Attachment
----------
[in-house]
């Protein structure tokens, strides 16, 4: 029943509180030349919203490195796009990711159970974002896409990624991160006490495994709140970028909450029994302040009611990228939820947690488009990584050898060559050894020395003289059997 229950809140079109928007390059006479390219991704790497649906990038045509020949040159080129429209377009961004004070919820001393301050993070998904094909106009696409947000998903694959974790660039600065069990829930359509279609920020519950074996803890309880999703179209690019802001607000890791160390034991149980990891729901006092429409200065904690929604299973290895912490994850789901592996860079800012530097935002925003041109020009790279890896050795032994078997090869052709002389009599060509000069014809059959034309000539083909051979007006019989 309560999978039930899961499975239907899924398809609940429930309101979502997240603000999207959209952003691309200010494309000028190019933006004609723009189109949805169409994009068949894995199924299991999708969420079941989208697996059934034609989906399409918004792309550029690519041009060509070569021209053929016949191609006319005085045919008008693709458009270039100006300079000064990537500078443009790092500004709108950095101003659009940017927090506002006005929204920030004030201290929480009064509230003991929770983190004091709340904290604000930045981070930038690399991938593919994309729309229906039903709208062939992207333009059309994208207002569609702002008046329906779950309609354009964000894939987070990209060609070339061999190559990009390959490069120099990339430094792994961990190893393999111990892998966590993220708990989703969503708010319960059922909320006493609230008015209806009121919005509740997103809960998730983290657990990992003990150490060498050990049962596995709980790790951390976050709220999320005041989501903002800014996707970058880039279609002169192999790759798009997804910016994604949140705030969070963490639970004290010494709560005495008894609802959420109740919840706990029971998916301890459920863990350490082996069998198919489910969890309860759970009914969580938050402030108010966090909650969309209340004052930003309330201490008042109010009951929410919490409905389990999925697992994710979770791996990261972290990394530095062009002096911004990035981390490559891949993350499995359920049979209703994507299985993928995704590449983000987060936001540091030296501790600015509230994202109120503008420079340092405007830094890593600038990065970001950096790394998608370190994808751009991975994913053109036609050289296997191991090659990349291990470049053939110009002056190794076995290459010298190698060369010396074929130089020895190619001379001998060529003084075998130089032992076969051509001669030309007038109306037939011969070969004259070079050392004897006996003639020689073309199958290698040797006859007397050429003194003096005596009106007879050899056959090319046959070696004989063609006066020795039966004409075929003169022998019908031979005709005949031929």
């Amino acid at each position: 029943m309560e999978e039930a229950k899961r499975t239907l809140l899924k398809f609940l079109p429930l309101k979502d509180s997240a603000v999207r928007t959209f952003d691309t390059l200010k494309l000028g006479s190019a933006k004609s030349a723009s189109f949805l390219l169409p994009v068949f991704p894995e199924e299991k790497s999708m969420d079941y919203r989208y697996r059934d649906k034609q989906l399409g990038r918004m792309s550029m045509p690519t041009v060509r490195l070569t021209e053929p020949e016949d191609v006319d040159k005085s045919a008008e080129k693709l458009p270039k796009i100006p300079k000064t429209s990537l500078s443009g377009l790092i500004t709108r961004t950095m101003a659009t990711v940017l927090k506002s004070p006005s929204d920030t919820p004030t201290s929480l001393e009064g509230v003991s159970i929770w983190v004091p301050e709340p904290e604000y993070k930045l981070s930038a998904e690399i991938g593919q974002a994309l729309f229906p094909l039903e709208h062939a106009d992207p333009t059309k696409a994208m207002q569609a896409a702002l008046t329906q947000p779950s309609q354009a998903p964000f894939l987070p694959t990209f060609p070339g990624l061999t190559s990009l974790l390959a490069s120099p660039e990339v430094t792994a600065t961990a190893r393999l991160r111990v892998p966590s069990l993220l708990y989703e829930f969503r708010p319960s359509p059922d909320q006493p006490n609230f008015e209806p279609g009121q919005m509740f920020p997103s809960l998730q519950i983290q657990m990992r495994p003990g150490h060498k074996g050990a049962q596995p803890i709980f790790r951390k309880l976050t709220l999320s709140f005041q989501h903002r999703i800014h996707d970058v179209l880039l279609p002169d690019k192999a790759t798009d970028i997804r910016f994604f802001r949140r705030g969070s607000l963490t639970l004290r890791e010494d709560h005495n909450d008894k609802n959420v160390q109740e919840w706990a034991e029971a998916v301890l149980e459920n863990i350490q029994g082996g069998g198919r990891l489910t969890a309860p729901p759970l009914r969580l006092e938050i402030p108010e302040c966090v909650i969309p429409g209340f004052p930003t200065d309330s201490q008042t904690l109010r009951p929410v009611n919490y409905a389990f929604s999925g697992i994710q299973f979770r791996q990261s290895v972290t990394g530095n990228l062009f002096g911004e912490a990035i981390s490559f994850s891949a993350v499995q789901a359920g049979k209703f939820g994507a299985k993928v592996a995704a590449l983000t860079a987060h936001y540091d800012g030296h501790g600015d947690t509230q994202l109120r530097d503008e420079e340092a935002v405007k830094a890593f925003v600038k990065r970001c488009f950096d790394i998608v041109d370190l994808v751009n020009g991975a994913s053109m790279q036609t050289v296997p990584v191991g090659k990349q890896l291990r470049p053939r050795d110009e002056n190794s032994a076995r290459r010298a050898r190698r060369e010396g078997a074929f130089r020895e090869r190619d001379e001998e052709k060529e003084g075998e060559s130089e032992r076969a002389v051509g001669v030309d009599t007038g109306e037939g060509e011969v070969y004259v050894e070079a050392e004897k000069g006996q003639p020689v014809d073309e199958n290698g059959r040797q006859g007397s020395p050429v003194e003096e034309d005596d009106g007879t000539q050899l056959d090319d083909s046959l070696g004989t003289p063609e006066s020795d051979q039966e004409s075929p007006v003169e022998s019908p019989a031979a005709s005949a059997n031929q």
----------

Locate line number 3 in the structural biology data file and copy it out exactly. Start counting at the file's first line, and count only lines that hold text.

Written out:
């Amino acid at each position: 029943m309560e999978e039930a229950k899961r499975t239907l809140l899924k398809f609940l079109p429930l309101k979502d509180s997240a603000v999207r928007t959209f952003d691309t390059l200010k494309l000028g006479s190019a933006k004609s030349a723009s189109f949805l390219l169409p994009v068949f991704p894995e199924e299991k790497s999708m969420d079941y919203r989208y697996r059934d649906k034609q989906l399409g990038r918004m792309s550029m045509p690519t041009v060509r490195l070569t021209e053929p020949e016949d191609v006319d040159k005085s045919a008008e080129k693709l458009p270039k796009i100006p300079k000064t429209s990537l500078s443009g377009l790092i500004t709108r961004t950095m101003a659009t990711v940017l927090k506002s004070p006005s929204d920030t919820p004030t201290s929480l001393e009064g509230v003991s159970i929770w983190v004091p301050e709340p904290e604000y993070k930045l981070s930038a998904e690399i991938g593919q974002a994309l729309f229906p094909l039903e709208h062939a106009d992207p333009t059309k696409a994208m207002q569609a896409a702002l008046t329906q947000p779950s309609q354009a998903p964000f894939l987070p694959t990209f060609p070339g990624l061999t190559s990009l974790l390959a490069s120099p660039e990339v430094t792994a600065t961990a190893r393999l991160r111990v892998p966590s069990l993220l708990y989703e829930f969503r708010p319960s359509p059922d909320q006493p006490n609230f008015e209806p279609g009121q919005m509740f920020p997103s809960l998730q519950i983290q657990m990992r495994p003990g150490h060498k074996g050990a049962q596995p803890i709980f790790r951390k309880l976050t709220l999320s709140f005041q989501h903002r999703i800014h996707d970058v179209l880039l279609p002169d690019k192999a790759t798009d970028i997804r910016f994604f802001r949140r705030g969070s607000l963490t639970l004290r890791e010494d709560h005495n909450d008894k609802n959420v160390q109740e919840w706990a034991e029971a998916v301890l149980e459920n863990i350490q029994g082996g069998g198919r990891l489910t969890a309860p729901p759970l009914r969580l006092e938050i402030p108010e302040c966090v909650i969309p429409g209340f004052p930003t200065d309330s201490q008042t904690l109010r009951p929410v009611n919490y409905a389990f929604s999925g697992i994710q299973f979770r791996q990261s290895v972290t990394g530095n990228l062009f002096g911004e912490a990035i981390s490559f994850s891949a993350v499995q789901a359920g049979k209703f939820g994507a299985k993928v592996a995704a590449l983000t860079a987060h936001y540091d800012g030296h501790g600015d947690t509230q994202l109120r530097d503008e420079e340092a935002v405007k830094a890593f925003v600038k990065r970001c488009f950096d790394i998608v041109d370190l994808v751009n020009g991975a994913s053109m790279q036609t050289v296997p990584v191991g090659k990349q890896l291990r470049p053939r050795d110009e002056n190794s032994a076995r290459r010298a050898r190698r060369e010396g078997a074929f130089r020895e090869r190619d001379e001998e052709k060529e003084g075998e060559s130089e032992r076969a002389v051509g001669v030309d009599t007038g109306e037939g060509e011969v070969y004259v050894e070079a050392e004897k000069g006996q003639p020689v014809d073309e199958n290698g059959r040797q006859g007397s020395p050429v003194e003096e034309d005596d009106g007879t000539q050899l056959d090319d083909s046959l070696g004989t003289p063609e006066s020795d051979q039966e004409s075929p007006v003169e022998s019908p019989a031979a005709s005949a059997n031929q």